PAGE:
The ruling PNM government seems to be lurching from one crisis to another. This was how political analyst Prof John La Guerre responded to the recent firing of Public Administration Minister Marlene McDonald and Monday’s cancellation of Garvin Simonette’s appointment as her replacement.
McDonald, a deputy political leader of the PNM, and powerhouse in both the Parliament and the political was charged with seven criminal offences yesterday along with four others including her companion.
A release from the Office of the Prime Minister yesterday announced that Simonette was supposed to be sworn in at 2 pm yesterday but was cancelled at the last minute in light of new information which has not disclosed. Within minutes of the cancellation, details surfaced on social media that Simonette was faced with a DUI charge in Brevard County in Oklahoma in 2014.
Simonette was sworn in as a government senator in September 2018 and a background check ought to have picked up on his US conviction, sources said.
Weighing in on the new development, La Guerre said the decision by the PM to appoint Simonette without doing a proper background check may be viewed as a “dereliction of duty.”
Also, Simonette may not have come clean to the PM. “Some people do not always give you a 100 per cent of the story. But then the responsibility of the person making the appointment is to ensure that those who are gathering information on the prospective minister should do their homework properly. This should have never happened.”
La Guerre said he would not blame the PM solely. Has the PM made a bad judgement call?
“A lot of the supporting institutions have to be looked at too. The Prime Minister can only perform to the extent of quality of support that he gets. I think the quality of the (PNM) team leaves a lot to be desired. A lot of the Prime Minister’s problems has to do with the quality of his team.”
Another political analyst, Dr Winford James, says now that McDonald is charged with several corruption offences, it is time Prime Minister Dr Keith Rowley explains the government’s predicament. James predicted that McDonald’s charges will negatively affect the PNM, which has already begun selecting candidates for the upcoming local government election.
In a telephone interview on CNC3’s The Morning Brew, James felt that following McDonald’s arrest, Rowley should have acted. He said Rowley would have had privilege information so that when the Director of Public Prosecutions Roger Gaspard got involved, the Port-of-Spain South MP should have been dismissed for the third time in under four years.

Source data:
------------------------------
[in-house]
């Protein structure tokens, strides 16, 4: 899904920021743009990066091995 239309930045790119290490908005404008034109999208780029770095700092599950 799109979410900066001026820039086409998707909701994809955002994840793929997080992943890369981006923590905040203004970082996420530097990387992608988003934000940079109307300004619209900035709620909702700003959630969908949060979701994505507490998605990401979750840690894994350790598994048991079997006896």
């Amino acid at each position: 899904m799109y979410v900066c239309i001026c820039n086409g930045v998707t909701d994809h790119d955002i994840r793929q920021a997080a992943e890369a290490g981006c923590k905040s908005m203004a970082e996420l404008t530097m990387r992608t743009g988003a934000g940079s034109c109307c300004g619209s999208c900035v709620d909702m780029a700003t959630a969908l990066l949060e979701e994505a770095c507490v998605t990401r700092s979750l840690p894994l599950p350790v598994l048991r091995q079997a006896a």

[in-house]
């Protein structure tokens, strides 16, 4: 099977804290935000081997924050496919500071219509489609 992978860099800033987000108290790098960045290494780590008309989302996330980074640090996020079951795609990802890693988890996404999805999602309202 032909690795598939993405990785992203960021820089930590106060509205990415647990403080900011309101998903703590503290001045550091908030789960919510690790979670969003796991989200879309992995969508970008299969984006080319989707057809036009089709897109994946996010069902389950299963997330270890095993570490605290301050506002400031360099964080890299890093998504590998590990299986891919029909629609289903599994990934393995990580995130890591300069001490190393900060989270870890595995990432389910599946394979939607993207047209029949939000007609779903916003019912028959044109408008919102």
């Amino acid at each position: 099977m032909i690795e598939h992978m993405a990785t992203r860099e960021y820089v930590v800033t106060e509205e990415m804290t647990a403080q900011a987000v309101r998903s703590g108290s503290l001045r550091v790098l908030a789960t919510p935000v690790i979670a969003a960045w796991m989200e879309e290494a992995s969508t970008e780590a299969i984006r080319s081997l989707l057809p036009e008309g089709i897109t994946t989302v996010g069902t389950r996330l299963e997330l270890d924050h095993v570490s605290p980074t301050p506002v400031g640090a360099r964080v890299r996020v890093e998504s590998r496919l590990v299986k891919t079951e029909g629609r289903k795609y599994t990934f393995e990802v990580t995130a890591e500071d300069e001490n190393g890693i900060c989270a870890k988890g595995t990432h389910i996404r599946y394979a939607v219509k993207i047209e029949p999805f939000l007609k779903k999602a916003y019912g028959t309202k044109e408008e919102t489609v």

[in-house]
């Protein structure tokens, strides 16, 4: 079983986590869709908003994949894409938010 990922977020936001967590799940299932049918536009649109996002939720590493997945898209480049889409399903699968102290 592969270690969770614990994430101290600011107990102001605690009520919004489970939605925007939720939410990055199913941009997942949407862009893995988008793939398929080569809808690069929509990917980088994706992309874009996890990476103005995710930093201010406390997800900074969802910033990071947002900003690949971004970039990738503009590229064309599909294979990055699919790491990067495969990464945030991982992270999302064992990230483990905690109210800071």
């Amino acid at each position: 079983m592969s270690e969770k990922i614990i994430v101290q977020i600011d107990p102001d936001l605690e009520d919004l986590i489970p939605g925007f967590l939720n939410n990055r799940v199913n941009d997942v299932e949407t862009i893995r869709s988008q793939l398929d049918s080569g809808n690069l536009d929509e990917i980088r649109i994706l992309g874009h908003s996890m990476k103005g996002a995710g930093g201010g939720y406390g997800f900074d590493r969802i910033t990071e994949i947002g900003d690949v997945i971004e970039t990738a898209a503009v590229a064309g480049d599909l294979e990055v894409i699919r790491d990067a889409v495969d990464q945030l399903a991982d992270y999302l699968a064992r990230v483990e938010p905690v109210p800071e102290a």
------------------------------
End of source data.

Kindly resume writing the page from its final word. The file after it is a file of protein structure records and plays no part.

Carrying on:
James said the story of how McDonald found herself at this juncture has to be told, especially if the allegations turn out to be true. Moving forward, he said the Government and the PNM have to analyse the effects that McDonald’s charges will have on people who may be tempted to commit crimes. Political scientist Dr Bishnu Ragoonath said the impact of McDonald’s arrest means that the PNM has to do damage control “because clearly, it is going to impact negatively on the party.”
In addition to damage control, Ragoonath said the PM would have to be very cautious as to how they go forward.
“They would not want to give the population the impression that they would open themselves up for any kind of challenge again.”
Ragoonath said the same thing happened when the PM appointed Robert Le Hunte as a government minister. Le Hunte had to give up his dual citizenship to serve.
This, he said, should have served as a warning to Rowley.
Ragoonath said Simonette was not the only one charged with a DUI.
He cited government senator Lester Henry who was also convicted of drunk driving in 2018 and given a conditional discharge.
“So I am not sure what is the message that the Prime Minister is sending. But he has to be careful that he is not making mistakes at this point.”
Ragoonath said if Rowley did not revoke Henry’s appointment, he may not see the need to remove Simonette who also holds the position as a Government Senator. Simonette resigned as a government senator yesterday.
“I would not say it was a blunder on the Prime Minister’s part. I would say it was a good thing the Prime Minister caught it on time before the swearing-in ceremony.”